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ASU Electronic Theses and Dissertations


This collection includes most of the ASU Theses and Dissertations from 2011 to present. ASU Theses and Dissertations are available in downloadable PDF format; however, a small percentage of items are under embargo. Information about the dissertations/theses includes degree information, committee members, an abstract, supporting data or media.

In addition to the electronic theses found in the ASU Digital Repository, ASU Theses and Dissertations can be found in the ASU Library Catalog.

Dissertations and Theses granted by Arizona State University are archived and made available through a joint effort of the ASU Graduate College and the ASU Libraries. For more information or questions about this collection contact or visit the Digital Repository ETD Library Guide or contact the ASU Graduate College at gradformat@asu.edu.


This project investigated second language writing teachers’ writing assessment literacy by looking at teachers’ practices of electronic writing portfolios (e-WPs), as well as the sources that shape L2 writing teachers’ knowledge of e-WPs in the context of multilingual First-Year Composition (FYC) classrooms. By drawing on Borg’s (2003) theory of teacher cognition and Crusan, Plakans, and Gebril’s (2016) definition of assessment literacy, I define L2 teachers’ writing assessment literacy as teachers’ knowledge, beliefs and practices of a particular assessment tool, affected by institutional factors. While teachers are the main practitioners who help students create e-WPs (Hilzensauer & Buchberger, 2009), studies on …

Contributors
Wu, Tai-Min, Matsuda, Paul K, James, Mark A, et al.
Created Date
2018

This yearlong project examines how multilingual undergraduate writers--including international visa students and U.S. permanent residents or citizens who are non-native English speakers--exercise agency in their first-year composition placement decisions. Agency is defined as the capacity to act or not to act contingent upon various conditions. The goal of the project is to demonstrate how student agency can inform the overall programmatic placement decisions, which can lead to more effective placement practices for multilingual writers. To explore the role of agency in students' placement decisions, I conducted a series of four in-depth interviews with eleven multilingual writers between Fall 2010 and …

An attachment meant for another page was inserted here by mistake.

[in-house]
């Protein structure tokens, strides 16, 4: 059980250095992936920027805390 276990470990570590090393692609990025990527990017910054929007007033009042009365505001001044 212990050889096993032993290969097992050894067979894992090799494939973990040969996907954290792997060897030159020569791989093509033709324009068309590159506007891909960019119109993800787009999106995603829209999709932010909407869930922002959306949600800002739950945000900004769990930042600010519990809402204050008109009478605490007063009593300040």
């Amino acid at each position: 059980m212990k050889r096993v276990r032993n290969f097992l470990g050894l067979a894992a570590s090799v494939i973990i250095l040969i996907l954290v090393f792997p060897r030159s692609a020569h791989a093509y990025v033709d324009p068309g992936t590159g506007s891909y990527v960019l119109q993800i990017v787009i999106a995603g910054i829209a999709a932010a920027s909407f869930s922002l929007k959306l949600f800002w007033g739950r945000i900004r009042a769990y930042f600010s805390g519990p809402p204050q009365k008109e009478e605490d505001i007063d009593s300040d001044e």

Contributors
Saenkhum, Tanita, Matsuda, Paul Kei, Rose, Shirley, et al.
Created Date
2012

The study develops a better understanding of what is valued in L2 academic writing in IEP and FYC programs through a comparative case study approach, identifying the assumptions and underlying values of program directors and instructors in both types of instructional settings. The goal of the study is to understand more about second language writing pedagogy for international students in these programs, as well as to provide university administrators with a better understanding of how to improve writing instruction for multilingual students, who have become a key part of the U.S. higher education mission. Data include program-level mission statements, course …

Contributors
Hammill, Matthew Joseph, Matsuda, Paul Kei, James, Mark A, et al.
Created Date
2014